Legislative Speaker Wang Jin-pyng (王金平) yesterday defended himself against criticism from the Democratic Progressive Party (DPP) that he was trying to shield Chinese Nationalist Party (KMT) Legislator Diane Lee (李慶安) from questions over her US citizenship status.
The Nationality Act (國籍法) stipulates that anyone holding foreign citizenship is barred from serving as a public official in Taiwan.
Wang, a KMT member, said he did not have the authority to determine Lee’s qualifications as a lawmaker until a resolution empowering him to do so has been passed in the legislature’s plenary session.
“I do not have the authority without the resolution. If I did, I would already have taken care of the matter. I wouldn’t have waited until everyone expressed concerns about it,” Wang said.
The Nationality Act states that the legislature has the authority to relieve any lawmaker with dual citizenship from duty, but it does not specify whether the speaker can make the decision alone or whether a resolution by the plenary session is required.
The Chinese-language Next Magazine had reported that Lee possessed US citizenship and said that the Ministry of Foreign Affairs had received confirmation about this from the US, a claim the ministry denied on Wednesday.
Lee denied that she held US citizenship and threatened to sue the magazine. She had said previously that she obtained permanent residency in the US in 1985 and citizenship in 1991, but later gave up her US citizenship after becoming a public official.
The DPP caucus reported Lee’s case to the Taipei Prosecutors’ Office for investigation in March.
If the allegation is proven to be true, she would be forced to return the salary she received as a Taipei City councilor from 1994 to 1998 and as a legislator since 1998, an amount estimated at NT$100 million (US$3.29 million).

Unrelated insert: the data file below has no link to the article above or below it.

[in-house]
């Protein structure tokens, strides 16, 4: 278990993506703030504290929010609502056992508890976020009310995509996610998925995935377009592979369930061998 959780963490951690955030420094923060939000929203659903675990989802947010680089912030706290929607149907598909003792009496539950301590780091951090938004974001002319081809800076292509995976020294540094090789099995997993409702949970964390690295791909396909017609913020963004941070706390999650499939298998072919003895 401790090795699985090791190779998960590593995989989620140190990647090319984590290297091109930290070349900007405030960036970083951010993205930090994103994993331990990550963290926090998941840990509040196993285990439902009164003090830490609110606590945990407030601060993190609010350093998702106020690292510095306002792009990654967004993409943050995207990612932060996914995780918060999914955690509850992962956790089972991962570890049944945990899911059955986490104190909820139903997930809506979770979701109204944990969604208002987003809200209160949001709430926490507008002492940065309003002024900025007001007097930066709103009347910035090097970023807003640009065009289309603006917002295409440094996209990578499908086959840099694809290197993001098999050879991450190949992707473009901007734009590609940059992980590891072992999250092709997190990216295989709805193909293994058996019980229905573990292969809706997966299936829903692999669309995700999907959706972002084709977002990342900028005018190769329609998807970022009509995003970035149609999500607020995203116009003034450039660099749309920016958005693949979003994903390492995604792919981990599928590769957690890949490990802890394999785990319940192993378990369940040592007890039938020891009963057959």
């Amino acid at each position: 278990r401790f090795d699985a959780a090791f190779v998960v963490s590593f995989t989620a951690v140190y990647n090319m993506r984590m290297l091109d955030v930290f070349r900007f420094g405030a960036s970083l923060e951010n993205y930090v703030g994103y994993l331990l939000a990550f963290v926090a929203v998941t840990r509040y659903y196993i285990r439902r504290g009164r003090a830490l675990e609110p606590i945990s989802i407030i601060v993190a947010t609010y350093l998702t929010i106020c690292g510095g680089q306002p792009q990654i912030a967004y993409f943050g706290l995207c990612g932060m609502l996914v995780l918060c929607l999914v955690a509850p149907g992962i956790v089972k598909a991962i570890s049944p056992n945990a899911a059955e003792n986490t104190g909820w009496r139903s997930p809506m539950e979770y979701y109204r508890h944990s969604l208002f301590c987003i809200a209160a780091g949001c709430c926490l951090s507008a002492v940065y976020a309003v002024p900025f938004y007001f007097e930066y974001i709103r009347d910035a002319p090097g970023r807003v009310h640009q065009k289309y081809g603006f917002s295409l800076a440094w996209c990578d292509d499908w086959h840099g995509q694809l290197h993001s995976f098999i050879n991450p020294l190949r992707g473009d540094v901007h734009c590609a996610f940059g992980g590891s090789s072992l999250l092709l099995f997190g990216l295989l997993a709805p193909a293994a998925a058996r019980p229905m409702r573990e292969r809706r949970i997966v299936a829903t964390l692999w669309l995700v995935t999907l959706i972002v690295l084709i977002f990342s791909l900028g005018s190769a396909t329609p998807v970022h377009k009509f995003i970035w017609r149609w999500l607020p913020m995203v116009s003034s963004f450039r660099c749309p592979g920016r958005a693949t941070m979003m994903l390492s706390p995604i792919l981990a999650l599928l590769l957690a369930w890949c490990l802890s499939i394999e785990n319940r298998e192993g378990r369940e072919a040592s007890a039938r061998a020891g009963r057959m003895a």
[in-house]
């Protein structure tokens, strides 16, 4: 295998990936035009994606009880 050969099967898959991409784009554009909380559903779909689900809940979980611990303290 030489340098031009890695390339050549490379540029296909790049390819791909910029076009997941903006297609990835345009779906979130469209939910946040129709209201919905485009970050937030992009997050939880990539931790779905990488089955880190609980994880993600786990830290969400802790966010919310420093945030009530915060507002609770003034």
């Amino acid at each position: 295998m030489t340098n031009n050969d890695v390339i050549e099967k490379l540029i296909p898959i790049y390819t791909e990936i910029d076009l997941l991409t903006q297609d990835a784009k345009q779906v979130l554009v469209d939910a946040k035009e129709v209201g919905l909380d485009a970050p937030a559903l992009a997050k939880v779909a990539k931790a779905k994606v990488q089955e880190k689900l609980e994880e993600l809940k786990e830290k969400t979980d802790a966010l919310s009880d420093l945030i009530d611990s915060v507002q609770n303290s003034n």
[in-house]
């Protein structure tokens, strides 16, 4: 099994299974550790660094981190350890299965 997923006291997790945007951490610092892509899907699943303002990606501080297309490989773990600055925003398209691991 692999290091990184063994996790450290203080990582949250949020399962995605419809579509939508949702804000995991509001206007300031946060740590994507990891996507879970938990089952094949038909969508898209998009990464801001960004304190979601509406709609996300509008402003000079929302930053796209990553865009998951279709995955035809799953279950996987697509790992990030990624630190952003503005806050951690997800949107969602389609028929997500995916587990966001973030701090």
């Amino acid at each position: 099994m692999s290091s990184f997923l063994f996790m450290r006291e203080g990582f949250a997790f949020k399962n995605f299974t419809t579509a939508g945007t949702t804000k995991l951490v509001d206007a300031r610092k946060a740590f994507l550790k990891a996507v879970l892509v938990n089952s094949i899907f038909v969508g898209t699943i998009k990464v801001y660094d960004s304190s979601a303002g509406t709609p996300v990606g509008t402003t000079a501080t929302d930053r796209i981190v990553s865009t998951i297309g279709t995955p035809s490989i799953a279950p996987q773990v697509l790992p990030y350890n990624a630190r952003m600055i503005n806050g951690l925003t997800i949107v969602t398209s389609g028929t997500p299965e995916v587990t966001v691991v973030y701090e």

Wang said yesterday that the legislature had referred two related proposals — one by the DPP to investigate the nationality status of all lawmakers and the other by the KMT that would include all government officials — to cross-party negotiation.
He said that the legislature would process Lee’s case as soon as the judiciary completes the investigation.
Meanwhile, Lee was absent from the legislature yesterday but issued a statement rebutting the allegation again.
“I think these people who have raised the question again and again do not understand the [US] law at all,” she said, adding that she would leave the matter to the judiciary to resolve.
At a press conference yesterday, the DPP caucus said Lee had never produced official documentation proving that she had abandoned her US citizenship.
“The Nationality Law stipulates that a civil servant who has been in possession of foreign citizenship must present an official document within one year of being sworn in that proves he or she has abandoned the foreign citizenship,” DPP deputy caucus whip Chiu Yi-ying (邱議瑩) said. “But she [Lee] never did.”
ADDITIONAL REPORTING BY JIMMY CHUANG